• AstraZeneca: A Viral vector vaccine, AstraZeneca is WHO-approved, and provides 63.09% protection against the original Covid-19 strain. There is still limited data as to whether the vaccine can prevent transmission. AstraZeneca requires two shots, administered eight to twelve weeks apart. (Those with severe immune imparity are not recommended to take this vaccine).
  • Johnson & Jonson: Approved by the WHO, Johnson & Johnson is a viral vector vaccine that can prevent Covid-19 infection with 66.9% efficacy with a single dose. Within 28 days after the vaccination severe symptoms are prevented 85.4% and death is prevented 100%.
  • Sinovac: This WHO-approved inactivated virus vaccine is 51% effective against Covid-19, with an efficacy rate of 100% against severe symptoms and death. There is currently no definitive information to support whether the vaccine is able to prevent further transmission. Sinovac prescribes two doses administered four weeks apart.
  • Sinopharm: A WHO-approved inactivated virus vaccine, Sinopharm has an efficacy rate of 79% protection against the original Covid-19 strain. There is still no clear evidence showing that the vaccine can prevent further transmission. Sinopharm prescribes two doses three to four weeks apart.

Side Effects After Vaccination

All vaccines come with similar initial symptoms ranging from swelling to redness or itching around the injection area, headache, fatigue, fever, muscle ache, and occasional nausea and vomiting. Some people may also experience a severe allergic reaction. Symptoms should be monitored carefully for 30 minutes after the injection.

Here is a summary of reports of severe allergic reactions for each vaccine:

  • Pfizer: The US Centers for Disease Control and Prevention (CDC) reports an average of 11.1 severe allergic reaction cases per 1,000,000 doses.
  • Moderna: The US Centers for Disease Control and Prevention (CDC) reports an average of 2.5 severe allergic reaction cases, per 1,000,000 doses.
  • WHO reports four cases of blood clots per 1,000,000 doses in the UK, and 10 cases of blood clots per 1,000,000 doses in the EU.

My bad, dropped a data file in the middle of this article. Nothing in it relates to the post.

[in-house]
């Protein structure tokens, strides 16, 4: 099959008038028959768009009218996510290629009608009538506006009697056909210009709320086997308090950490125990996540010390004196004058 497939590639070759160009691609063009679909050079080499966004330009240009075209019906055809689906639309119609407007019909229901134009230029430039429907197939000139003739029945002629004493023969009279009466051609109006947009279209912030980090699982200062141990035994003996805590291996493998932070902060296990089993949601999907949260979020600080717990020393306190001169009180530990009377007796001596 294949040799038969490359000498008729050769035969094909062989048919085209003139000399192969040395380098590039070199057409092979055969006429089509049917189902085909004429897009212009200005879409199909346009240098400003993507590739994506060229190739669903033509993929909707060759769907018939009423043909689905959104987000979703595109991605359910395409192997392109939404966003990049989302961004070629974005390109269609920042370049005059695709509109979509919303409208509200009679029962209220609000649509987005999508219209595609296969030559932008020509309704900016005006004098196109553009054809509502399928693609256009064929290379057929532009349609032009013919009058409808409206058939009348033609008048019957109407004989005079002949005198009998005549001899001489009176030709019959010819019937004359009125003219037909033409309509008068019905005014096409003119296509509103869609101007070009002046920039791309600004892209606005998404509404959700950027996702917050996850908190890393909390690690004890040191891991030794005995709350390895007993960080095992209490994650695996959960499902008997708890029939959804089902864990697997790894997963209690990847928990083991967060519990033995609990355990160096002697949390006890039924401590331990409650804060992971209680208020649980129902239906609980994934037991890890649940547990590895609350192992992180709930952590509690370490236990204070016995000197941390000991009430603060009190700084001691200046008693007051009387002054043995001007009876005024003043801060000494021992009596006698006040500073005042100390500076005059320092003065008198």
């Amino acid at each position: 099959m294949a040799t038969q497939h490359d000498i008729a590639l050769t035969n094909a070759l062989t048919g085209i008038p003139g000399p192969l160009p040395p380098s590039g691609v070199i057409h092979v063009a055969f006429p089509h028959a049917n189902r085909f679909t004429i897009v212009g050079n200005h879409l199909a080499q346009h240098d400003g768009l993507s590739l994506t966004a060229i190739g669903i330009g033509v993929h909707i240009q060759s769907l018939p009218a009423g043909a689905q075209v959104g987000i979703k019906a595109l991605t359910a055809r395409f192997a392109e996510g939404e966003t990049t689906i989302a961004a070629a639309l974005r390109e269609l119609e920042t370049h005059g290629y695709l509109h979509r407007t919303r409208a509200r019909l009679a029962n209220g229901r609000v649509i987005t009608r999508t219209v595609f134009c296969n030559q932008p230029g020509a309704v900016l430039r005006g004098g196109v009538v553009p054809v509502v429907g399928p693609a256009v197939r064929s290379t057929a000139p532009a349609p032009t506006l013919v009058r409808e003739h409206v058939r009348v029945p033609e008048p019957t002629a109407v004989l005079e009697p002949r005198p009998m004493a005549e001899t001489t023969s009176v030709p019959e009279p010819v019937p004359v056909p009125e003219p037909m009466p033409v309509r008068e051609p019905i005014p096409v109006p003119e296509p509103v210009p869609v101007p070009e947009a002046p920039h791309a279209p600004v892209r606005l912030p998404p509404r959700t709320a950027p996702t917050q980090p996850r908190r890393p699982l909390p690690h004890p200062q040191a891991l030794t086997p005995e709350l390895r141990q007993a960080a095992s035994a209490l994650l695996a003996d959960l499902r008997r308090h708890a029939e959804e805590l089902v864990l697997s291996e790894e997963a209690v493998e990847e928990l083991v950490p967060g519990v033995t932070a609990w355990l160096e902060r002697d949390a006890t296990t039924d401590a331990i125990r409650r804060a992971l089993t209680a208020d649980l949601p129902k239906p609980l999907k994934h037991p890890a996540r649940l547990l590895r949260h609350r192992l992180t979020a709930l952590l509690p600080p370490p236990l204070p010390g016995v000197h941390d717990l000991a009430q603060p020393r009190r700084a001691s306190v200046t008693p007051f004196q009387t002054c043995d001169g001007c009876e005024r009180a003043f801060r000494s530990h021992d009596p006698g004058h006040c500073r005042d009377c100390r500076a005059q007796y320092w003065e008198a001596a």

• Johnson & Johnson: WHO reports an average of 3.5 cases of blood clots per 1,000,000 doses.
  • Sinovac: There have been reports that, in addition to initial side effects, those vaccinated with Sinovac have an increased likelihood of experiencing a loss of appetite, sore throat and runny nose as well as paralysis-like weakness in the limbs. More severe effects include narrowing of blood vessels in the brain. Reports show that there are on average 12 cases of severe allergic reactions per 1,000,000 doses.
  • Sinopharm: The WHO has not yet reported any serious allergic reactions to this vaccine. Despite suspicions that the vaccine can cause blood clots, there is no conclusive evidence pinpointing whether this is an actual result of vaccination or simply cases of co-occurrence. Only 0.5-1.5 such cases are found per 100,000 doses.

All the vaccines mentioned above are effective in preventing outbreak of Covid-19. While they may lead to certain side effects in some individuals, they are still able to greatly reduce the rate of severe disease symptoms and prevent death. Nevertheless, although we now have vaccines to help us curb the pandemic, it is still important to take sound sanitary precautions. Let’s stay vigilant in wearing masks, regularly washing our hands, and maintaining a safe social distance. It’s still the only way to rid ourselves of this pesky pandemic once and for all.